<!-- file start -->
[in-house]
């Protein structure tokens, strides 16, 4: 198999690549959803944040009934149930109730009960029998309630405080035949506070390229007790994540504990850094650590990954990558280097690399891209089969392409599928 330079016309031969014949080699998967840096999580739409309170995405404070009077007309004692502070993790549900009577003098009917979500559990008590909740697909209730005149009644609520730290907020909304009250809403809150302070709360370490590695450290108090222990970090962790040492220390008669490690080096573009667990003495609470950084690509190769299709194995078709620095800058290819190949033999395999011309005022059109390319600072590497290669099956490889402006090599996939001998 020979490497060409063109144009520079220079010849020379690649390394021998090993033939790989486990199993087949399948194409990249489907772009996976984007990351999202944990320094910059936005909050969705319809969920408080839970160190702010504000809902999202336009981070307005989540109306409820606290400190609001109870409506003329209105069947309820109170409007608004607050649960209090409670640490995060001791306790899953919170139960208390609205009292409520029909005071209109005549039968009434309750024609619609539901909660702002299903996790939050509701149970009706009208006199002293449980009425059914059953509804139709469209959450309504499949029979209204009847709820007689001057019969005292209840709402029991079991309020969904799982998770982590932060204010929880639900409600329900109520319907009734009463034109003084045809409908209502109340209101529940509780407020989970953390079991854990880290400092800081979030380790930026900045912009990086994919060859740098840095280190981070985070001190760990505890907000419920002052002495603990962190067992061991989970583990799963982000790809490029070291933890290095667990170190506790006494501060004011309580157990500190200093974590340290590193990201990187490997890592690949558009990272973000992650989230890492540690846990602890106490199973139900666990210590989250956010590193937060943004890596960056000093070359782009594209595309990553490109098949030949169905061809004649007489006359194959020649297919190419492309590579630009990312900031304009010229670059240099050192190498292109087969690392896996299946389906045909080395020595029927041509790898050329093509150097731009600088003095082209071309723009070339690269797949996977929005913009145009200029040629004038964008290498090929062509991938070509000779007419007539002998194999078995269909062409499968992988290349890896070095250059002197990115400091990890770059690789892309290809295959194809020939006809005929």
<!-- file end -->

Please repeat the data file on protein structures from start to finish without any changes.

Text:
[in-house]
């Protein structure tokens, strides 16, 4: 198999690549959803944040009934149930109730009960029998309630405080035949506070390229007790994540504990850094650590990954990558280097690399891209089969392409599928 330079016309031969014949080699998967840096999580739409309170995405404070009077007309004692502070993790549900009577003098009917979500559990008590909740697909209730005149009644609520730290907020909304009250809403809150302070709360370490590695450290108090222990970090962790040492220390008669490690080096573009667990003495609470950084690509190769299709194995078709620095800058290819190949033999395999011309005022059109390319600072590497290669099956490889402006090599996939001998 020979490497060409063109144009520079220079010849020379690649390394021998090993033939790989486990199993087949399948194409990249489907772009996976984007990351999202944990320094910059936005909050969705319809969920408080839970160190702010504000809902999202336009981070307005989540109306409820606290400190609001109870409506003329209105069947309820109170409007608004607050649960209090409670640490995060001791306790899953919170139960208390609205009292409520029909005071209109005549039968009434309750024609619609539901909660702002299903996790939050509701149970009706009208006199002293449980009425059914059953509804139709469209959450309504499949029979209204009847709820007689001057019969005292209840709402029991079991309020969904799982998770982590932060204010929880639900409600329900109520319907009734009463034109003084045809409908209502109340209101529940509780407020989970953390079991854990880290400092800081979030380790930026900045912009990086994919060859740098840095280190981070985070001190760990505890907000419920002052002495603990962190067992061991989970583990799963982000790809490029070291933890290095667990170190506790006494501060004011309580157990500190200093974590340290590193990201990187490997890592690949558009990272973000992650989230890492540690846990602890106490199973139900666990210590989250956010590193937060943004890596960056000093070359782009594209595309990553490109098949030949169905061809004649007489006359194959020649297919190419492309590579630009990312900031304009010229670059240099050192190498292109087969690392896996299946389906045909080395020595029927041509790898050329093509150097731009600088003095082209071309723009070339690269797949996977929005913009145009200029040629004038964008290498090929062509991938070509000779007419007539002998194999078995269909062409499968992988290349890896070095250059002197990115400091990890770059690789892309290809295959194809020939006809005929």